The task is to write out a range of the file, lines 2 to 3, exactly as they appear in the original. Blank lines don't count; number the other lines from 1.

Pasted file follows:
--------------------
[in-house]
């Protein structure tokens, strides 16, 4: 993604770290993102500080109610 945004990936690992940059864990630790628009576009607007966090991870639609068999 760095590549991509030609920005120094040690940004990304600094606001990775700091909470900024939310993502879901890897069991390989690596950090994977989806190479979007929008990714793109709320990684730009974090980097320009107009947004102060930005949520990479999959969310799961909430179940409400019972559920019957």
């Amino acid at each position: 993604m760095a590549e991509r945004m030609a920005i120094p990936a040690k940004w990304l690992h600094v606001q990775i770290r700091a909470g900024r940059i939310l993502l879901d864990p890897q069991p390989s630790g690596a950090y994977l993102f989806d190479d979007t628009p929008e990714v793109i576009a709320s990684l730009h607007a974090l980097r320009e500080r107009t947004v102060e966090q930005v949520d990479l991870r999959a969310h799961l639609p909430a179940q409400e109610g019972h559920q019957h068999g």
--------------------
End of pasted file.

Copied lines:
């Protein structure tokens, strides 16, 4: 993604770290993102500080109610 945004990936690992940059864990630790628009576009607007966090991870639609068999 760095590549991509030609920005120094040690940004990304600094606001990775700091909470900024939310993502879901890897069991390989690596950090994977989806190479979007929008990714793109709320990684730009974090980097320009107009947004102060930005949520990479999959969310799961909430179940409400019972559920019957």
């Amino acid at each position: 993604m760095a590549e991509r945004m030609a920005i120094p990936a040690k940004w990304l690992h600094v606001q990775i770290r700091a909470g900024r940059i939310l993502l879901d864990p890897q069991p390989s630790g690596a950090y994977l993102f989806d190479d979007t628009p929008e990714v793109i576009a709320s990684l730009h607007a974090l980097r320009e500080r107009t947004v102060e966090q930005v949520d990479l991870r999959a969310h799961l639609p909430a179940q409400e109610g019972h559920q019957h068999g």